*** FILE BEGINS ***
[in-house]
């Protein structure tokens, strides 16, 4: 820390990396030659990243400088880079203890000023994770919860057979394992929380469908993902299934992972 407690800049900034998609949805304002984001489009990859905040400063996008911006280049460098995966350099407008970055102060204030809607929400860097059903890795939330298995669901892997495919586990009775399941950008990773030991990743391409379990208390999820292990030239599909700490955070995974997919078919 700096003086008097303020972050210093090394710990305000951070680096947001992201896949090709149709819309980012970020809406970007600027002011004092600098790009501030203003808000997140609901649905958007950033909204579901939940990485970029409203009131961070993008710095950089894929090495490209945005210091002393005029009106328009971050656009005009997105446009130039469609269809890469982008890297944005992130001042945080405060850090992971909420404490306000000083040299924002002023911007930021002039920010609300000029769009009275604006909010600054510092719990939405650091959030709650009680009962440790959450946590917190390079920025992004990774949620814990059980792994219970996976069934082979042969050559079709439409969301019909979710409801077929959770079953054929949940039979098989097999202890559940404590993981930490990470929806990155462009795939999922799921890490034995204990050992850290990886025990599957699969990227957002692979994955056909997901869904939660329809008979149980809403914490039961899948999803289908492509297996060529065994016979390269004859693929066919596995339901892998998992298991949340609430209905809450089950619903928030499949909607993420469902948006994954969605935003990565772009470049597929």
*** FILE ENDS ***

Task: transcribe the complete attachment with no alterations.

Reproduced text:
[in-house]
């Protein structure tokens, strides 16, 4: 820390990396030659990243400088880079203890000023994770919860057979394992929380469908993902299934992972 407690800049900034998609949805304002984001489009990859905040400063996008911006280049460098995966350099407008970055102060204030809607929400860097059903890795939330298995669901892997495919586990009775399941950008990773030991990743391409379990208390999820292990030239599909700490955070995974997919078919 700096003086008097303020972050210093090394710990305000951070680096947001992201896949090709149709819309980012970020809406970007600027002011004092600098790009501030203003808000997140609901649905958007950033909204579901939940990485970029409203009131961070993008710095950089894929090495490209945005210091002393005029009106328009971050656009005009997105446009130039469609269809890469982008890297944005992130001042945080405060850090992971909420404490306000000083040299924002002023911007930021002039920010609300000029769009009275604006909010600054510092719990939405650091959030709650009680009962440790959450946590917190390079920025992004990774949620814990059980792994219970996976069934082979042969050559079709439409969301019909979710409801077929959770079953054929949940039979098989097999202890559940404590993981930490990470929806990155462009795939999922799921890490034995204990050992850290990886025990599957699969990227957002692979994955056909997901869904939660329809008979149980809403914490039961899948999803289908492509297996060529065994016979390269004859693929066919596995339901892998998992298991949340609430209905809450089950619903928030499949909607993420469902948006994954969605935003990565772009470049597929």